Barents Sea's activity is increasing

Oil majors look to Barents Sea for the future

GMT 16:11 2011 Sunday ,24 April

Arab Today, arab today Oil majors look to Barents Sea for the future

Norway's Petroleum and Energy Minister Ola Borten Moe

Norway's Petroleum and Energy Minister Ola Borten Moe The oil and gas majors are looking to the promise of the Barents Sea, attracted by Norway's political stability against a backdrop of unrest in the Middle East and falling North Sea output.

Of 24 offshore oil and gas production licenses Norway awarded on April 15, half were in the Barents Sea in the Arctic, an unprecedented number.
"There is unprecedented interest in our northernmost seas," Norway's Petroleum and Energy Minister Ola Borten Moe said of the licensing round, adding "the present level of activity in the Barents Sea is high and increasing."
Since peaking in 2001 at round three million barrels per day, Norway's oil ouput has declined steadily to around two mbpd currently.
With reserves in the North Sea shrinking and major discoveries becoming rarer, Norway has decided to open up its northernmost waters in response to industry pressure and the need to ensure a steady source of income for its generous welfare state.
Exploration and development in the Arctic is technologically complex and expensive, with companies having to come with extremely low temperatures, sea ice, long distances from existing infrastructure and total darkness in winter,
But soaring oil prices and technological advances have made the region attractive despite the challenges, with the Arctic as a whole perhaps containing 13 percent of the oil and 30 percent of the gas on the planet not yet discovered, according to the US Geological survey.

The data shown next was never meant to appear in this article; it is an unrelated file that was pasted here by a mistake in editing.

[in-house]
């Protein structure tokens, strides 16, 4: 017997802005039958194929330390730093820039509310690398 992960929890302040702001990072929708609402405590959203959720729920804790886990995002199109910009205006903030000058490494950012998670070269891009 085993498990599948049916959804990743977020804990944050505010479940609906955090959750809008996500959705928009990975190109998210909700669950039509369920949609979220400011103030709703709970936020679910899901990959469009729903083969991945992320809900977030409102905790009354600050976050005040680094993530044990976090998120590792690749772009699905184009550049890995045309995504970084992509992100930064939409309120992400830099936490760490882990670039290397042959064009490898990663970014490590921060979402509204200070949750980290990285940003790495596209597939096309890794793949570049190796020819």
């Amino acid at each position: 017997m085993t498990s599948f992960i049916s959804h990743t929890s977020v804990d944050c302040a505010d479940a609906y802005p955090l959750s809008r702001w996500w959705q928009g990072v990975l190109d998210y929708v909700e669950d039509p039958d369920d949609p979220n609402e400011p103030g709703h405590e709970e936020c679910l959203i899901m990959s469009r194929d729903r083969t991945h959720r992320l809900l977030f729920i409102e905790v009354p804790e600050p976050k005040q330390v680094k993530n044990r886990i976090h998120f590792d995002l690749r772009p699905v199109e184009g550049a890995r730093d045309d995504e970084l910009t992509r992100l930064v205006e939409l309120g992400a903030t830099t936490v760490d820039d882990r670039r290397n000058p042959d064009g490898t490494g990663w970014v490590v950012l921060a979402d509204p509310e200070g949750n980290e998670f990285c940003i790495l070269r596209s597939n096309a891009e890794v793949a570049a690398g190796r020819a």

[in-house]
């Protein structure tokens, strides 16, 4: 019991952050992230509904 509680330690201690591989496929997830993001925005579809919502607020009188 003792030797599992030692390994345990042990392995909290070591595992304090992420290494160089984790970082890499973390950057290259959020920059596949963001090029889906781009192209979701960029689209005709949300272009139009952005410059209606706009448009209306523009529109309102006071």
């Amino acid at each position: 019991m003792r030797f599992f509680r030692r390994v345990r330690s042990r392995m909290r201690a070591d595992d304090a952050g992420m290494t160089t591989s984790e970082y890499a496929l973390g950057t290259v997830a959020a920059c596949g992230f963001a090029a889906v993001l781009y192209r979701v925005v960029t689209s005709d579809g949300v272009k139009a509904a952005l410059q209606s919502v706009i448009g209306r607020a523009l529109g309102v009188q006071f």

Among the firms awarded licenses earlier this month were Norwegian state-owned giant Statoil, France's GDF Suez, US giant ExxonMobil, Eni of Italy, German RWE Dea and Britain's BG.
Statoil said it was pleased to have won licences near the Skrugard deposit, which it had called "one of the most important finds on the Norwegian continental shelf in the last decade."
The field could contain up to 250 million barrels of oil and its recent discovery rekindled interest in the Barents Sea.
"Skrugard could mean that we are opening up a new oil province," Statoil chief executive Helge Lund said of the find.
Before Skrugard, some 80 exploration wells had resulted in only two major finds in Norwegian waters of the Barents Sea -- Snoehvit, a gas find developed by Statoil, and Goliat, run by Eni which should come on-line in 2013.
In Russian waters lies the enormous Shtokman gas field, for which Russian giant Gazprom has taken on Statoil and Total for its development.
If the oil majors are newly enthusiastic over the Barents Sea, environmentalists worry about potential damage to its fragile and fish-filled waters .
"The oil industry can now frolic in vulnerable waters that should have never been opened up to prospecting," Lars Haltbrekken of Friends of the Earth Norway said in reaction to the new licensing round.

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